“A room of her own,” author Virginia Woolf said in 1929, was essential if a woman wanted to be a writer. Almost 100 years later, I can’t disagree. If I want to write something longer than a shopping list, I have to be alone.
Why only women? Well, because for decades, and I know I’m generalizing, men have always had a place for them.
However, Woolf’s wisdom goes far beyond writing. Whether they’re trying to create a poem, a painting, a pottery or a beaded peacock, artists need a private workspace.
While we’ve heard a lot about how to create a home office and a one-room school during the pandemic, both certainly important, we’ve heard less about the need to cut corners to create crafts .
To help those who still craft on top of their washing machines, I spoke to two successful artists and got their suggestions for setting you and your home up for crafting success.
Quilter Shannon Brinkley, of Leesburg, Va., leads quilting workshops and teaches a class on creating a craft and quilting workshop. “The key,” she said, “is to break down barriers, so that when you have time, you can sit down and get to work.”
Stacy Barter, a painter living in Winter Garden, Florida, dedicates not just one room, but a large portion of the five-bedroom home she shares with her husband to her art business. She uses the master bedroom as a painting studio; another room for framing, varnishing and shipping; and a third to store frames, shipping containers and paints in inventory.
Whether you’re a full-time artist or a weekend hobbyist, a creative workspace with everything you need at your fingertips, beautifully laid out can only make your work and your enjoyment of it better.
Here are seven features that Brinkley and Barter recommend considering when setting up your successful arts, crafts, or home sewing studio:
◼️ A dedicated space. A room with a door is ideal so you can work uninterrupted and pick up where you left off. A basement, attic, or guest house works well. However, adds Brinkley, “Not everyone has the luxury of an extra bedroom. You have to work with the space you have.”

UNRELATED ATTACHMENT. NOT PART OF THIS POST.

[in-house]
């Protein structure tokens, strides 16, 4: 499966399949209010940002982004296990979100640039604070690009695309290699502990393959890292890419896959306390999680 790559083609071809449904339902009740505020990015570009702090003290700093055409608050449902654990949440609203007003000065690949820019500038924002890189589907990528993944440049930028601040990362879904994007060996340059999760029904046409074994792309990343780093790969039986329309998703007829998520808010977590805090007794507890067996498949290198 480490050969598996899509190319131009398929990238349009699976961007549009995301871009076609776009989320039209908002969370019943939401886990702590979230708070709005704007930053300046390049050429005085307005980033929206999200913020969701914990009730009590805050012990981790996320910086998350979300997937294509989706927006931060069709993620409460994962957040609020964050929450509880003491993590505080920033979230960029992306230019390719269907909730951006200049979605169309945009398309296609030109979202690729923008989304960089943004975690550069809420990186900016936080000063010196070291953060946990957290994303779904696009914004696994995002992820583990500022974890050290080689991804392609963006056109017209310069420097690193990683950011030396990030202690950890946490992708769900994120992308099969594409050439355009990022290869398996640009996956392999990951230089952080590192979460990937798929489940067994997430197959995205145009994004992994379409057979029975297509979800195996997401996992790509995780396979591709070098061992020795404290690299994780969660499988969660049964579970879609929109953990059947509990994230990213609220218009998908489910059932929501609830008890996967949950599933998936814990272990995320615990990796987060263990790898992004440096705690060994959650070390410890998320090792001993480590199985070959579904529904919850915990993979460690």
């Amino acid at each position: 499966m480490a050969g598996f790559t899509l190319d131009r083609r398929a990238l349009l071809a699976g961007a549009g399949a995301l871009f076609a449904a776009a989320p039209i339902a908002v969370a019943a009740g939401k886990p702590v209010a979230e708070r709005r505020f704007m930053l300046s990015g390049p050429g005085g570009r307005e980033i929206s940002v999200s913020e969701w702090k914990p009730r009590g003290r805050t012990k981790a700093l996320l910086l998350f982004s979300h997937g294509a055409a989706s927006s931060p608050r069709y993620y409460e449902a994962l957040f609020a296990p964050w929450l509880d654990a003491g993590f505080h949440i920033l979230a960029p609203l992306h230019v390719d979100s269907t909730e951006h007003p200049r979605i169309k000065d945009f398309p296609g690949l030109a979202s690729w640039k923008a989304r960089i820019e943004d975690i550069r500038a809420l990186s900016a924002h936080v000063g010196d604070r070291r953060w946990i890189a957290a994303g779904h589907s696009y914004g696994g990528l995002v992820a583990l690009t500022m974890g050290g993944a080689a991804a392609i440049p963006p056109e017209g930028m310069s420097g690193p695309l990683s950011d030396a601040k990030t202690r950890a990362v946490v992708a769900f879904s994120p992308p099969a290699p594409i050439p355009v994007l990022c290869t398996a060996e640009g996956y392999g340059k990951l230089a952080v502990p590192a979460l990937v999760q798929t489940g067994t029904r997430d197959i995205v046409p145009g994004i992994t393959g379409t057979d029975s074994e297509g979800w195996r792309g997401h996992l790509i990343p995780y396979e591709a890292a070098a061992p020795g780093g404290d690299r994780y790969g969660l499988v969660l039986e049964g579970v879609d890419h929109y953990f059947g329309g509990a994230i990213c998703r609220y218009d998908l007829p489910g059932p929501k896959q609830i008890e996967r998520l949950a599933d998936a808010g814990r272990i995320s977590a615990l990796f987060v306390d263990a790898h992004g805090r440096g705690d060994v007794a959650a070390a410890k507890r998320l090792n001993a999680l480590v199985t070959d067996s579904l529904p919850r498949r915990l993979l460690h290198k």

◼️ A large flat work area. Most artists and craftspeople need a large worktable. If you stand to work, choose one that is 36 inches high or counter height. If you work while seated, such as at a sewing machine, choose a desk-height table 28 to 30 inches.
◼️ Sufficient storage. A combination of visible and hidden storage works for most studios. Open shelves with cabinets below allow you to display the materials you want to see and hide the ones you don’t. Artisans working with small materials, such as stones, buttons, or beads, can store them in clear jars. A pegboard is another great way to recruit wall space to hold tools, like rulers, embroidery hoops, and scissors in plain sight. Small items like paint tubes, yarn, sequins and pins can be stored in labeled bins or drawers equipped with organizers.
◼️ The right light. Good lighting, preferably natural, is important, especially if your craft involves color or intricate handwork. Operable windows can also help with ventilation if your craft involves glues and varnishes. If your study room is in the basement, where natural light is scarce, halogen bulbs provide the second best light.
◼️ A comfortable chair. Whether you’re sewing, weaving, throwing pottery, or knitting, you’ll never put in the necessary hours if your chair is a pain in the ass.
◼️ Hard ground. Because most crafts are messy, hard floors are easier to clean and make it easier to spot stray pins and lose pieces, which can get lost in the carpet. Barter puts wood-look vinyl floors in his studio because they’re compatible with turpentine and make oil paint easier to clean. She also appreciates the lightly cushioning vinyl flooring, which helps keep her on her feet all day.
◼️ A designer wall. A place to pin inspirational images or your work as it unfolds is a welcome feature of the craft room. Barter has what she calls a damp wall, a rack where she keeps the paintings in progress. Brinkley has a large flannel-wrapped board (8 feet by 8 feet) that she uses when conceptualizing a quilt layout. Either way, artists agree that it’s helpful to have a surface that allows you to step back and see what you’re doing.
Now fire up that glue gun!
Marni Jameson is the author of six books on home and lifestyle, including “What to do with everything you own to leave the legacy you want”.